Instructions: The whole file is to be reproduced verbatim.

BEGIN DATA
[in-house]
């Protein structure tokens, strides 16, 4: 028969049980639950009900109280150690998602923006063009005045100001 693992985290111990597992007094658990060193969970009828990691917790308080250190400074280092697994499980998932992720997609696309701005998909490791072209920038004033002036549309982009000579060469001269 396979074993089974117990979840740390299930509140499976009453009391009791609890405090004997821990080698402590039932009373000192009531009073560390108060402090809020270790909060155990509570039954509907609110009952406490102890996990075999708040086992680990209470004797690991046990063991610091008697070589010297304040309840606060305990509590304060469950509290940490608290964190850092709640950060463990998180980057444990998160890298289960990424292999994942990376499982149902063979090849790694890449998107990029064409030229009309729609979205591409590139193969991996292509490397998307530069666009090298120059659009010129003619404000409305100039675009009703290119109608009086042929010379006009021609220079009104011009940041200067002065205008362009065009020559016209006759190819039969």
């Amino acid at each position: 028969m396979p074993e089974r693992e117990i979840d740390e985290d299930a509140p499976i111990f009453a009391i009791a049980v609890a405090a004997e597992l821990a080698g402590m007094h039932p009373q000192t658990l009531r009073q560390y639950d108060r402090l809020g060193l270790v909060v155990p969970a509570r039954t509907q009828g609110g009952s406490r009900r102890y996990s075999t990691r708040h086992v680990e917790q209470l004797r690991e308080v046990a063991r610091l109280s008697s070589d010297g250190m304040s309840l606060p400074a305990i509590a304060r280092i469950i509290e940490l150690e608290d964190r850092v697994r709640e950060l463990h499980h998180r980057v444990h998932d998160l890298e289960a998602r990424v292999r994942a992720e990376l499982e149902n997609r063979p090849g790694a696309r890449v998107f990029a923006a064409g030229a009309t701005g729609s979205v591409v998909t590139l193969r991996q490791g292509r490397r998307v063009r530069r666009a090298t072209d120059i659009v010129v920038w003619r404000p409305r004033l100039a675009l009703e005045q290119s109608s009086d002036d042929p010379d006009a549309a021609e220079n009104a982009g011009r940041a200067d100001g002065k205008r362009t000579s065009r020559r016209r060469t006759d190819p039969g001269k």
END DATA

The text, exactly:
[in-house]
């Protein structure tokens, strides 16, 4: 028969049980639950009900109280150690998602923006063009005045100001 693992985290111990597992007094658990060193969970009828990691917790308080250190400074280092697994499980998932992720997609696309701005998909490791072209920038004033002036549309982009000579060469001269 396979074993089974117990979840740390299930509140499976009453009391009791609890405090004997821990080698402590039932009373000192009531009073560390108060402090809020270790909060155990509570039954509907609110009952406490102890996990075999708040086992680990209470004797690991046990063991610091008697070589010297304040309840606060305990509590304060469950509290940490608290964190850092709640950060463990998180980057444990998160890298289960990424292999994942990376499982149902063979090849790694890449998107990029064409030229009309729609979205591409590139193969991996292509490397998307530069666009090298120059659009010129003619404000409305100039675009009703290119109608009086042929010379006009021609220079009104011009940041200067002065205008362009065009020559016209006759190819039969």
């Amino acid at each position: 028969m396979p074993e089974r693992e117990i979840d740390e985290d299930a509140p499976i111990f009453a009391i009791a049980v609890a405090a004997e597992l821990a080698g402590m007094h039932p009373q000192t658990l009531r009073q560390y639950d108060r402090l809020g060193l270790v909060v155990p969970a509570r039954t509907q009828g609110g009952s406490r009900r102890y996990s075999t990691r708040h086992v680990e917790q209470l004797r690991e308080v046990a063991r610091l109280s008697s070589d010297g250190m304040s309840l606060p400074a305990i509590a304060r280092i469950i509290e940490l150690e608290d964190r850092v697994r709640e950060l463990h499980h998180r980057v444990h998932d998160l890298e289960a998602r990424v292999r994942a992720e990376l499982e149902n997609r063979p090849g790694a696309r890449v998107f990029a923006a064409g030229a009309t701005g729609s979205v591409v998909t590139l193969r991996q490791g292509r490397r998307v063009r530069r666009a090298t072209d120059i659009v010129v920038w003619r404000p409305r004033l100039a675009l009703e005045q290119s109608s009086d002036d042929p010379d006009a549309a021609e220079n009104a982009g011009r940041a200067d100001g002065k205008r362009t000579s065009r020559r016209r060469t006759d190819p039969g001269k």